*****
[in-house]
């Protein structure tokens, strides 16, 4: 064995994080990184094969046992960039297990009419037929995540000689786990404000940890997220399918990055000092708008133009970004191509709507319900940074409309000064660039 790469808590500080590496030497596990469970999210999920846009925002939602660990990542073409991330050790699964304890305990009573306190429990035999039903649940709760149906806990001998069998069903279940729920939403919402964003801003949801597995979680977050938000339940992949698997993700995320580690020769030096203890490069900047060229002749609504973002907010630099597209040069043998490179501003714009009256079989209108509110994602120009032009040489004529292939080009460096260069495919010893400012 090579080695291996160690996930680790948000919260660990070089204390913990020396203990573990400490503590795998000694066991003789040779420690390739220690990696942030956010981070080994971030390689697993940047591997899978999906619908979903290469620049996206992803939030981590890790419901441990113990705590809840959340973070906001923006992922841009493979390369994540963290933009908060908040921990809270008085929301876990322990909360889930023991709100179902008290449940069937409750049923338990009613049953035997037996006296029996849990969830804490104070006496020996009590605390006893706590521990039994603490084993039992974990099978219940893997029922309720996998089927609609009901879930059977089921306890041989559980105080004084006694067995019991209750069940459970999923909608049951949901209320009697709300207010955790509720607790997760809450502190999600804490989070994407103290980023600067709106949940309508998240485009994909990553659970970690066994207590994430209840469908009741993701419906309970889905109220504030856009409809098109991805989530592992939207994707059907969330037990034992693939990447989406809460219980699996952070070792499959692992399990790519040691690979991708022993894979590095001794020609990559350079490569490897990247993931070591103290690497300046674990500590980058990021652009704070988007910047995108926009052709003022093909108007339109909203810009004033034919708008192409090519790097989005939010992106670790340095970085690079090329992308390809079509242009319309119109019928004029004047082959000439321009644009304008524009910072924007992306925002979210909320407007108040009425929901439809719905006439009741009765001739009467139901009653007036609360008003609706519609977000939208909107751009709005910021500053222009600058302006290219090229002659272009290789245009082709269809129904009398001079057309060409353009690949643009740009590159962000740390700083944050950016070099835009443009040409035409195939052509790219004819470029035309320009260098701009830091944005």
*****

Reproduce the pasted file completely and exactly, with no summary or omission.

[in-house]
């Protein structure tokens, strides 16, 4: 064995994080990184094969046992960039297990009419037929995540000689786990404000940890997220399918990055000092708008133009970004191509709507319900940074409309000064660039 790469808590500080590496030497596990469970999210999920846009925002939602660990990542073409991330050790699964304890305990009573306190429990035999039903649940709760149906806990001998069998069903279940729920939403919402964003801003949801597995979680977050938000339940992949698997993700995320580690020769030096203890490069900047060229002749609504973002907010630099597209040069043998490179501003714009009256079989209108509110994602120009032009040489004529292939080009460096260069495919010893400012 090579080695291996160690996930680790948000919260660990070089204390913990020396203990573990400490503590795998000694066991003789040779420690390739220690990696942030956010981070080994971030390689697993940047591997899978999906619908979903290469620049996206992803939030981590890790419901441990113990705590809840959340973070906001923006992922841009493979390369994540963290933009908060908040921990809270008085929301876990322990909360889930023991709100179902008290449940069937409750049923338990009613049953035997037996006296029996849990969830804490104070006496020996009590605390006893706590521990039994603490084993039992974990099978219940893997029922309720996998089927609609009901879930059977089921306890041989559980105080004084006694067995019991209750069940459970999923909608049951949901209320009697709300207010955790509720607790997760809450502190999600804490989070994407103290980023600067709106949940309508998240485009994909990553659970970690066994207590994430209840469908009741993701419906309970889905109220504030856009409809098109991805989530592992939207994707059907969330037990034992693939990447989406809460219980699996952070070792499959692992399990790519040691690979991708022993894979590095001794020609990559350079490569490897990247993931070591103290690497300046674990500590980058990021652009704070988007910047995108926009052709003022093909108007339109909203810009004033034919708008192409090519790097989005939010992106670790340095970085690079090329992308390809079509242009319309119109019928004029004047082959000439321009644009304008524009910072924007992306925002979210909320407007108040009425929901439809719905006439009741009765001739009467139901009653007036609360008003609706519609977000939208909107751009709005910021500053222009600058302006290219090229002659272009290789245009082709269809129904009398001079057309060409353009690949643009740009590159962000740390700083944050950016070099835009443009040409035409195939052509790219004819470029035309320009260098701009830091944005």